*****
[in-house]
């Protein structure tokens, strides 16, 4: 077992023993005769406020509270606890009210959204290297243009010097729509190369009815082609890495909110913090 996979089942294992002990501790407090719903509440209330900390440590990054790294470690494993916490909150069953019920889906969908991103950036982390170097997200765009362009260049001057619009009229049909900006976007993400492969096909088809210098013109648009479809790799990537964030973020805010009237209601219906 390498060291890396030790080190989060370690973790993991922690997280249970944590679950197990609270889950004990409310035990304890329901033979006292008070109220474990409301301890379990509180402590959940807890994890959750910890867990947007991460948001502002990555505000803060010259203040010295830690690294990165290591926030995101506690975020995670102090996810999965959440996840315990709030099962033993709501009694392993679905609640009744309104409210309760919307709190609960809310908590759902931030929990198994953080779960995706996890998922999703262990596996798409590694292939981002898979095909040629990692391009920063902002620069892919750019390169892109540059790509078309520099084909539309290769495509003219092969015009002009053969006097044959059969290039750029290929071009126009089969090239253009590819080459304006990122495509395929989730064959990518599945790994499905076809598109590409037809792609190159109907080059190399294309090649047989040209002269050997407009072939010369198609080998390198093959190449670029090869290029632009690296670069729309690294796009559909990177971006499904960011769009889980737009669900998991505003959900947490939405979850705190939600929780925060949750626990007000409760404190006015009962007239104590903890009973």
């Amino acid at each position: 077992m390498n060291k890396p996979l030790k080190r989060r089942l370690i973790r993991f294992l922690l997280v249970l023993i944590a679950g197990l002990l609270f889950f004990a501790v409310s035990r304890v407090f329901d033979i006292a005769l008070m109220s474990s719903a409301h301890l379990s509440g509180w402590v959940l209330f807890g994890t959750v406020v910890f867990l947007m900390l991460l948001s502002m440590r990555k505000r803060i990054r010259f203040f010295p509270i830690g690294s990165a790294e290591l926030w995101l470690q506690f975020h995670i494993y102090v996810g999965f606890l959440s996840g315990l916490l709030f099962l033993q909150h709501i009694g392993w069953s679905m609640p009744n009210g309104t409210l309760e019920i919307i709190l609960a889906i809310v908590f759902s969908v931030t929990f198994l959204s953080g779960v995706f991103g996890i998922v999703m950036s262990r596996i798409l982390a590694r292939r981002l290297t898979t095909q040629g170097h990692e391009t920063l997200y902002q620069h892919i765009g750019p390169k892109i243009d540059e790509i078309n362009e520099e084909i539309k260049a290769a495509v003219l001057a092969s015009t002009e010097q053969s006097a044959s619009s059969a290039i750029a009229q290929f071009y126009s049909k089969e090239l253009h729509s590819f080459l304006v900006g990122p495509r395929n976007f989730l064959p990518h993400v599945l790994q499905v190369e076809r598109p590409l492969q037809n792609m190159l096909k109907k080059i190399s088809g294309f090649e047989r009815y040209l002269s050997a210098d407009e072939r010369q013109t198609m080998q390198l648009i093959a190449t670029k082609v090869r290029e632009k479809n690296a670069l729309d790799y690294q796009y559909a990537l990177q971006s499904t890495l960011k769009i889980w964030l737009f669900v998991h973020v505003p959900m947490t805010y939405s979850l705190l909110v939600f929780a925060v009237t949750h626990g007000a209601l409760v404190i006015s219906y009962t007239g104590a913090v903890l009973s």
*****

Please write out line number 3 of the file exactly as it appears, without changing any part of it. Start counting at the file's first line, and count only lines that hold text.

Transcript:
């Amino acid at each position: 077992m390498n060291k890396p996979l030790k080190r989060r089942l370690i973790r993991f294992l922690l997280v249970l023993i944590a679950g197990l002990l609270f889950f004990a501790v409310s035990r304890v407090f329901d033979i006292a005769l008070m109220s474990s719903a409301h301890l379990s509440g509180w402590v959940l209330f807890g994890t959750v406020v910890f867990l947007m900390l991460l948001s502002m440590r990555k505000r803060i990054r010259f203040f010295p509270i830690g690294s990165a790294e290591l926030w995101l470690q506690f975020h995670i494993y102090v996810g999965f606890l959440s996840g315990l916490l709030f099962l033993q909150h709501i009694g392993w069953s679905m609640p009744n009210g309104t409210l309760e019920i919307i709190l609960a889906i809310v908590f759902s969908v931030t929990f198994l959204s953080g779960v995706f991103g996890i998922v999703m950036s262990r596996i798409l982390a590694r292939r981002l290297t898979t095909q040629g170097h990692e391009t920063l997200y902002q620069h892919i765009g750019p390169k892109i243009d540059e790509i078309n362009e520099e084909i539309k260049a290769a495509v003219l001057a092969s015009t002009e010097q053969s006097a044959s619009s059969a290039i750029a009229q290929f071009y126009s049909k089969e090239l253009h729509s590819f080459l304006v900006g990122p495509r395929n976007f989730l064959p990518h993400v599945l790994q499905v190369e076809r598109p590409l492969q037809n792609m190159l096909k109907k080059i190399s088809g294309f090649e047989r009815y040209l002269s050997a210098d407009e072939r010369q013109t198609m080998q390198l648009i093959a190449t670029k082609v090869r290029e632009k479809n690296a670069l729309d790799y690294q796009y559909a990537l990177q971006s499904t890495l960011k769009i889980w964030l737009f669900v998991h973020v505003p959900m947490t805010y939405s979850l705190l909110v939600f929780a925060v009237t949750h626990g007000a209601l409760v404190i006015s219906y009962t007239g104590a913090v903890l009973s």